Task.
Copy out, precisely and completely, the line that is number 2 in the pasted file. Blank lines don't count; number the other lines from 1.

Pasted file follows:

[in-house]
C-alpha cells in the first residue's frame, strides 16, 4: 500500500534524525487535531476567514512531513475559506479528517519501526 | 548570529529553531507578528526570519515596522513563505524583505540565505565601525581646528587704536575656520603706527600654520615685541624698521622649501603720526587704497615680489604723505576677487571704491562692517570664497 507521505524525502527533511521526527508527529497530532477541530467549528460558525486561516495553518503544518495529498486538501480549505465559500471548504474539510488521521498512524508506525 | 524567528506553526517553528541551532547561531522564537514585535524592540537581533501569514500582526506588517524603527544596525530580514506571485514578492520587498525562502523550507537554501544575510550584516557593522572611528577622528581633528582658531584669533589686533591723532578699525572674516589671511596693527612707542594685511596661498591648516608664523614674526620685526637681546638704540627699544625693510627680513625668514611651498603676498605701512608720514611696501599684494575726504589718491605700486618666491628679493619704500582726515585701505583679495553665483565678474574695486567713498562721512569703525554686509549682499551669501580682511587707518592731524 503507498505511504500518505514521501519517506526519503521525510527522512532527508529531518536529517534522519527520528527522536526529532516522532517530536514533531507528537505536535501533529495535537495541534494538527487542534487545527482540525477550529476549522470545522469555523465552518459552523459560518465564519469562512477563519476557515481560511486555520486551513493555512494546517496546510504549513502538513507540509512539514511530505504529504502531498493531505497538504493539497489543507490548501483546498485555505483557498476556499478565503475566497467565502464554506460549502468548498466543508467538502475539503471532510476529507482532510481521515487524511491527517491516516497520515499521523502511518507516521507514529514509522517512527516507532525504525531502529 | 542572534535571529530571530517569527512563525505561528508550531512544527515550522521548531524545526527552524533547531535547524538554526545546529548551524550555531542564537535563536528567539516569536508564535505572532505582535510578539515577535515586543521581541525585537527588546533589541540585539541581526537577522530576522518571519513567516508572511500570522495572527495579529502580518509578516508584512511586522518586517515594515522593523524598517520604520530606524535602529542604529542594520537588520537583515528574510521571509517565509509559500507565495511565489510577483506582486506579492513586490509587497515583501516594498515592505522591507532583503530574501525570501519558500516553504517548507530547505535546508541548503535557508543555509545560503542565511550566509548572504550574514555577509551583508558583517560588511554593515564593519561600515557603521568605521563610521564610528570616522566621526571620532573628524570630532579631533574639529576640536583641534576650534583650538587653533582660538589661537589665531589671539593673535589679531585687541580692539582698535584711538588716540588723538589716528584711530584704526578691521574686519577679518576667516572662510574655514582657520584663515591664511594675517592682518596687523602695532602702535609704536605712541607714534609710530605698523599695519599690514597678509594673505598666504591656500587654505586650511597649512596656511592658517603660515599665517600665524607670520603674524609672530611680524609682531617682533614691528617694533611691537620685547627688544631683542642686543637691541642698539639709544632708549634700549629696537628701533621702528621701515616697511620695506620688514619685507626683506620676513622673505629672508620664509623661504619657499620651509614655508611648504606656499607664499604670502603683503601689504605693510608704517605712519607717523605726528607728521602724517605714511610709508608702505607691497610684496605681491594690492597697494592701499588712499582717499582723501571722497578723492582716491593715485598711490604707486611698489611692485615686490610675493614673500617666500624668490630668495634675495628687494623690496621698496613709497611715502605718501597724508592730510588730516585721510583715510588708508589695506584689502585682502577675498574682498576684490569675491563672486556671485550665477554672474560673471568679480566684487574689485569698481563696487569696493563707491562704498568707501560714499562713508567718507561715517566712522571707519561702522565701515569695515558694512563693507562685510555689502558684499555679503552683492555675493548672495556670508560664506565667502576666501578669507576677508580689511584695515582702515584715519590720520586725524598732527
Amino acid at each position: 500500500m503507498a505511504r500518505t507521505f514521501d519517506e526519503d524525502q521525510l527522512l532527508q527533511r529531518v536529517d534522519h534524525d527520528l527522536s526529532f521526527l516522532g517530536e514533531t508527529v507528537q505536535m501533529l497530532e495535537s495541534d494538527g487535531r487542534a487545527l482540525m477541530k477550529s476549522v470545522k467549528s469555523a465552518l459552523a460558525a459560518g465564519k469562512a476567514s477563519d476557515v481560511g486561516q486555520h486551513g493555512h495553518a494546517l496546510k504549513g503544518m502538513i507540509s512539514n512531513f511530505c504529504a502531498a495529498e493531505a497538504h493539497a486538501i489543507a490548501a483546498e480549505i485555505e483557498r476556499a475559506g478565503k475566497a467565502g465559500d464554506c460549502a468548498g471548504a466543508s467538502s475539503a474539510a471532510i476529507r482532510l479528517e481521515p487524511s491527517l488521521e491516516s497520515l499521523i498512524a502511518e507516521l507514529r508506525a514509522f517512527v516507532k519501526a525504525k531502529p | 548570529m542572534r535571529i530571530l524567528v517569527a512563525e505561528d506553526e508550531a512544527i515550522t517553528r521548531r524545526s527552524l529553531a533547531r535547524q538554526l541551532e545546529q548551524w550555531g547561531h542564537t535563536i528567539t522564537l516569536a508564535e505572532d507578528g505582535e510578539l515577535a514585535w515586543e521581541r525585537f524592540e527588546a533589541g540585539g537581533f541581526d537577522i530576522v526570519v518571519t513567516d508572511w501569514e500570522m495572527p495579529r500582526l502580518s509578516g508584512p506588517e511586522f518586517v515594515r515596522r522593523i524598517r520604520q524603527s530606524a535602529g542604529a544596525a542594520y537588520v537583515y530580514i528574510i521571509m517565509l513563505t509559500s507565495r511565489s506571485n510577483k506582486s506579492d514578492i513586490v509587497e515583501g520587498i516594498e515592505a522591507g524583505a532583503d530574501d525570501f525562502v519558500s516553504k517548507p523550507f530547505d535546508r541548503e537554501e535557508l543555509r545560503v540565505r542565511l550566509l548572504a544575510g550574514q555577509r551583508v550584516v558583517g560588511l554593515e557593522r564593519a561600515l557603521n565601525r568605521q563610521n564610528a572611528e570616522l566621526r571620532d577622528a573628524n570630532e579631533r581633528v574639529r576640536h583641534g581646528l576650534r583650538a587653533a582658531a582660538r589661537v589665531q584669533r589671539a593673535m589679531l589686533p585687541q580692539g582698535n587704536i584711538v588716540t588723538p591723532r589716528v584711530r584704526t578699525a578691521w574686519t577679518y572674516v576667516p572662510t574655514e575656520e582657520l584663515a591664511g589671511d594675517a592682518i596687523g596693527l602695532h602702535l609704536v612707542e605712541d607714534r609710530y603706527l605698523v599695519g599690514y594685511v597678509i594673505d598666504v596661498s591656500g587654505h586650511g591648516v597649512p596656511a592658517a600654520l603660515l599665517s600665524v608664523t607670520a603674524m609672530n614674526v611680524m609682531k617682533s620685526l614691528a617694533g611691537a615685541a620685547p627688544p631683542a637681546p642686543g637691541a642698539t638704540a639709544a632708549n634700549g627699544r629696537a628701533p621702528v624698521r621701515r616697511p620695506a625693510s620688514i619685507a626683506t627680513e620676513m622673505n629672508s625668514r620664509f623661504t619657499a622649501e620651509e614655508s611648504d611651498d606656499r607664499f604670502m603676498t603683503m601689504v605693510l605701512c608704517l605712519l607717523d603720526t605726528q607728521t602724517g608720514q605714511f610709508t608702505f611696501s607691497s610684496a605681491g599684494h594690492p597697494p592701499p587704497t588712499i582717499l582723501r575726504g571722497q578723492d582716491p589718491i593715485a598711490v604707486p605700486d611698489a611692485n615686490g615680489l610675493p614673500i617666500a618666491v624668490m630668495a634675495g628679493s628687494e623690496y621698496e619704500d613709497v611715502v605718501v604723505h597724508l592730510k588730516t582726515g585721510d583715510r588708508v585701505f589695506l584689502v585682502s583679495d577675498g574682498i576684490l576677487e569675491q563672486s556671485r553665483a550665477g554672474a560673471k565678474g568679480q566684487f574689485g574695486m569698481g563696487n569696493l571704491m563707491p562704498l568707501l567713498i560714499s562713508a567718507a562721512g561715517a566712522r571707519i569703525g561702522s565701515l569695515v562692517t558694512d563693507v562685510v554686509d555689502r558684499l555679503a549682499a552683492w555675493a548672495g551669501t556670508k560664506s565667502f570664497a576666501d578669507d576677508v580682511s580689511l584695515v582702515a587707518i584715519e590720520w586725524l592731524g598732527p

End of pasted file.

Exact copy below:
C-alpha cells in the first residue's frame, strides 16, 4: 500500500534524525487535531476567514512531513475559506479528517519501526 | 548570529529553531507578528526570519515596522513563505524583505540565505565601525581646528587704536575656520603706527600654520615685541624698521622649501603720526587704497615680489604723505576677487571704491562692517570664497 507521505524525502527533511521526527508527529497530532477541530467549528460558525486561516495553518503544518495529498486538501480549505465559500471548504474539510488521521498512524508506525 | 524567528506553526517553528541551532547561531522564537514585535524592540537581533501569514500582526506588517524603527544596525530580514506571485514578492520587498525562502523550507537554501544575510550584516557593522572611528577622528581633528582658531584669533589686533591723532578699525572674516589671511596693527612707542594685511596661498591648516608664523614674526620685526637681546638704540627699544625693510627680513625668514611651498603676498605701512608720514611696501599684494575726504589718491605700486618666491628679493619704500582726515585701505583679495553665483565678474574695486567713498562721512569703525554686509549682499551669501580682511587707518592731524 503507498505511504500518505514521501519517506526519503521525510527522512532527508529531518536529517534522519527520528527522536526529532516522532517530536514533531507528537505536535501533529495535537495541534494538527487542534487545527482540525477550529476549522470545522469555523465552518459552523459560518465564519469562512477563519476557515481560511486555520486551513493555512494546517496546510504549513502538513507540509512539514511530505504529504502531498493531505497538504493539497489543507490548501483546498485555505483557498476556499478565503475566497467565502464554506460549502468548498466543508467538502475539503471532510476529507482532510481521515487524511491527517491516516497520515499521523502511518507516521507514529514509522517512527516507532525504525531502529 | 542572534535571529530571530517569527512563525505561528508550531512544527515550522521548531524545526527552524533547531535547524538554526545546529548551524550555531542564537535563536528567539516569536508564535505572532505582535510578539515577535515586543521581541525585537527588546533589541540585539541581526537577522530576522518571519513567516508572511500570522495572527495579529502580518509578516508584512511586522518586517515594515522593523524598517520604520530606524535602529542604529542594520537588520537583515528574510521571509517565509509559500507565495511565489510577483506582486506579492513586490509587497515583501516594498515592505522591507532583503530574501525570501519558500516553504517548507530547505535546508541548503535557508543555509545560503542565511550566509548572504550574514555577509551583508558583517560588511554593515564593519561600515557603521568605521563610521564610528570616522566621526571620532573628524570630532579631533574639529576640536583641534576650534583650538587653533582660538589661537589665531589671539593673535589679531585687541580692539582698535584711538588716540588723538589716528584711530584704526578691521574686519577679518576667516572662510574655514582657520584663515591664511594675517592682518596687523602695532602702535609704536605712541607714534609710530605698523599695519599690514597678509594673505598666504591656500587654505586650511597649512596656511592658517603660515599665517600665524607670520603674524609672530611680524609682531617682533614691528617694533611691537620685547627688544631683542642686543637691541642698539639709544632708549634700549629696537628701533621702528621701515616697511620695506620688514619685507626683506620676513622673505629672508620664509623661504619657499620651509614655508611648504606656499607664499604670502603683503601689504605693510608704517605712519607717523605726528607728521602724517605714511610709508608702505607691497610684496605681491594690492597697494592701499588712499582717499582723501571722497578723492582716491593715485598711490604707486611698489611692485615686490610675493614673500617666500624668490630668495634675495628687494623690496621698496613709497611715502605718501597724508592730510588730516585721510583715510588708508589695506584689502585682502577675498574682498576684490569675491563672486556671485550665477554672474560673471568679480566684487574689485569698481563696487569696493563707491562704498568707501560714499562713508567718507561715517566712522571707519561702522565701515569695515558694512563693507562685510555689502558684499555679503552683492555675493548672495556670508560664506565667502576666501578669507576677508580689511584695515582702515584715519590720520586725524598732527